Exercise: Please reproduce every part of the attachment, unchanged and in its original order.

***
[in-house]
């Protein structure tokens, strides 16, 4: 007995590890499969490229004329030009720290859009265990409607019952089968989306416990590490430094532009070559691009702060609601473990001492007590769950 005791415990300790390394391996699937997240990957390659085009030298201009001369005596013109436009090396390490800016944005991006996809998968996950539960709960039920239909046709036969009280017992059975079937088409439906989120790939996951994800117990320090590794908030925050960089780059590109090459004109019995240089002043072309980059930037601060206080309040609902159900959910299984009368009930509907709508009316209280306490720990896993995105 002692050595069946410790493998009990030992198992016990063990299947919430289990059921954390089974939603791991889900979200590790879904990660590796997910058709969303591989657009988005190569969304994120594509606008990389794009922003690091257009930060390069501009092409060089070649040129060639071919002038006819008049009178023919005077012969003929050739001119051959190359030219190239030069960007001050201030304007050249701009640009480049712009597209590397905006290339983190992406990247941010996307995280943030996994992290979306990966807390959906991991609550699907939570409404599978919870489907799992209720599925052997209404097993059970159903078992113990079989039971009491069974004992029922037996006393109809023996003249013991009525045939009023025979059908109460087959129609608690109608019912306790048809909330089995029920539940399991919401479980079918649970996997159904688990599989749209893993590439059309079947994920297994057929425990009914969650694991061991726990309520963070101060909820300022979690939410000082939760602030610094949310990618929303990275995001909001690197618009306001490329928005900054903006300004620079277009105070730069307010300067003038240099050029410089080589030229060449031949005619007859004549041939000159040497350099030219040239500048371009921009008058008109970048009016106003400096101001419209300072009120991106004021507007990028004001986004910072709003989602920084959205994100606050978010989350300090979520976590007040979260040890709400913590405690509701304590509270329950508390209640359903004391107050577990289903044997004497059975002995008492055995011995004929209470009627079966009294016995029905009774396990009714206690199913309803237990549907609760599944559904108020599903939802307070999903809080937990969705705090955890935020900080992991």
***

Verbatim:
[in-house]
């Protein structure tokens, strides 16, 4: 007995590890499969490229004329030009720290859009265990409607019952089968989306416990590490430094532009070559691009702060609601473990001492007590769950 005791415990300790390394391996699937997240990957390659085009030298201009001369005596013109436009090396390490800016944005991006996809998968996950539960709960039920239909046709036969009280017992059975079937088409439906989120790939996951994800117990320090590794908030925050960089780059590109090459004109019995240089002043072309980059930037601060206080309040609902159900959910299984009368009930509907709508009316209280306490720990896993995105 002692050595069946410790493998009990030992198992016990063990299947919430289990059921954390089974939603791991889900979200590790879904990660590796997910058709969303591989657009988005190569969304994120594509606008990389794009922003690091257009930060390069501009092409060089070649040129060639071919002038006819008049009178023919005077012969003929050739001119051959190359030219190239030069960007001050201030304007050249701009640009480049712009597209590397905006290339983190992406990247941010996307995280943030996994992290979306990966807390959906991991609550699907939570409404599978919870489907799992209720599925052997209404097993059970159903078992113990079989039971009491069974004992029922037996006393109809023996003249013991009525045939009023025979059908109460087959129609608690109608019912306790048809909330089995029920539940399991919401479980079918649970996997159904688990599989749209893993590439059309079947994920297994057929425990009914969650694991061991726990309520963070101060909820300022979690939410000082939760602030610094949310990618929303990275995001909001690197618009306001490329928005900054903006300004620079277009105070730069307010300067003038240099050029410089080589030229060449031949005619007859004549041939000159040497350099030219040239500048371009921009008058008109970048009016106003400096101001419209300072009120991106004021507007990028004001986004910072709003989602920084959205994100606050978010989350300090979520976590007040979260040890709400913590405690509701304590509270329950508390209640359903004391107050577990289903044997004497059975002995008492055995011995004929209470009627079966009294016995029905009774396990009714206690199913309803237990549907609760599944559904108020599903939802307070999903809080937990969705705090955890935020900080992991």